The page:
by Kevin Giberson
The Inspiron e1705, Dell's "e for entertainment" desktop replacement notebook computer featuring Intel's Yonah dual core processor, has been available for several months, and is essentially identical to another Dell model, the Inspiron 9400, which is available on the Dell business website. The e1705 under review here is large and powerful, and though available through the business site in its 9400 incarnation, has a decidedly non-business feel.
Specs for Dell Inspiron e1705 Being Reviewed:
Front closed view of e1705 (view large image)
Above view of e1705 (view large image)
Reasons for Buying
When I decided to buy a notebook computer, which I wanted mainly so that I could compute anywhere in the house with ease, I considered the usual possibilities: wait for a nice, and reasonably priced, 64-bit dual core desktop replacement that could easily handle Windows Vista once it's released; buy now and get the best notebook available; or, buy now and get the best deal possible. In the end, impatience won out, as did a frugal nature. Although I really liked the HP nx9420 and Dell Latitude D820, both of which were under serious consideration, I found I just couldn't pass on the e1705, a notebook that could easily be configured with high-end components for under $1,300, thanks to the usual Dell coupons.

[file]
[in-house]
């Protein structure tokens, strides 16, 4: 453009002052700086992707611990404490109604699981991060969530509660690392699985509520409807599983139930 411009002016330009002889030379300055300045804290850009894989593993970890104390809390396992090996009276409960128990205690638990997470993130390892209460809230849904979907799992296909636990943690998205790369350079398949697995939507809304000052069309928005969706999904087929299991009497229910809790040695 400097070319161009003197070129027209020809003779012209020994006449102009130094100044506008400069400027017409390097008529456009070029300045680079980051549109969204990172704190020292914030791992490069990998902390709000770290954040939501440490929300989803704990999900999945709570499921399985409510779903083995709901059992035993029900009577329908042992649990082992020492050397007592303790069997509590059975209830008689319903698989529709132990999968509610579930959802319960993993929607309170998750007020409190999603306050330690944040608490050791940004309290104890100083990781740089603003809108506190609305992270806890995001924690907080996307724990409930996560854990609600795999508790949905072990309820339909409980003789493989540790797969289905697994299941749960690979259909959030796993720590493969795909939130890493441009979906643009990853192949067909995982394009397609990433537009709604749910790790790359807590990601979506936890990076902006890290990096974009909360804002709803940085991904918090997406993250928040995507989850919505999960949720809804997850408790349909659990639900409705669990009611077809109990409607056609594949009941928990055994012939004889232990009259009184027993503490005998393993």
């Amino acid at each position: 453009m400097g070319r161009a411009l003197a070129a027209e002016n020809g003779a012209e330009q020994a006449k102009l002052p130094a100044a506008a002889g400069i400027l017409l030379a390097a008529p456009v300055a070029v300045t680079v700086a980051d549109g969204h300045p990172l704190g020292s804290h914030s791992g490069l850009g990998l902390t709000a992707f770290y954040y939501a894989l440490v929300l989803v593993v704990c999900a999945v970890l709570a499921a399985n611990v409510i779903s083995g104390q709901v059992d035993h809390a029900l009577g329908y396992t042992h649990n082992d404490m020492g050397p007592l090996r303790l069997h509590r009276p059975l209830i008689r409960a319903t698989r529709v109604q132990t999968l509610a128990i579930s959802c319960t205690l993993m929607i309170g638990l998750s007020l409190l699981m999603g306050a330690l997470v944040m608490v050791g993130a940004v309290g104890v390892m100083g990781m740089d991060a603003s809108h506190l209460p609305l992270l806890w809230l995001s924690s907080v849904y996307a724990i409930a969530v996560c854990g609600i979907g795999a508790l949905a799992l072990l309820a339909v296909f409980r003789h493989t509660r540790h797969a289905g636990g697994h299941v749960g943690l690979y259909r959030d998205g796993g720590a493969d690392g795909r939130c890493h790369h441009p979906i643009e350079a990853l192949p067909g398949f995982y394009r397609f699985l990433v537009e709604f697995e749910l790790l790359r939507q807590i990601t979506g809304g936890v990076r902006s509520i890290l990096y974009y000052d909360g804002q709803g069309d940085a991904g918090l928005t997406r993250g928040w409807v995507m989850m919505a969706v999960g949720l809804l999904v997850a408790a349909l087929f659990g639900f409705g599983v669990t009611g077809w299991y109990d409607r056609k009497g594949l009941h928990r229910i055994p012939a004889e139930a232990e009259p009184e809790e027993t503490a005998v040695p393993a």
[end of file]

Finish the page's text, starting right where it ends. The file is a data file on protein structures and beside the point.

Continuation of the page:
My main concerns with the e1705 were build quality and simple usability. Although I was willing to make sacrifices where the former was concerned, in order to keep the price low, I knew that any concessions in terms of usability, namely performance, keyboard and screen, would result in my turning back to my AMD 64 desktop with its 20" Dell flat panel display, and everything I hoped to gain from the purchase of a laptop would be lost. Another consideration was a built-in DVI port, which would allow me to connect to the external LCD. It quickly became clear that the e1705 was the cheapest DVI option, at least when all other components were taken into account. Further considerations plagued me, however, before I finally hit the order-submit button on the Dell website: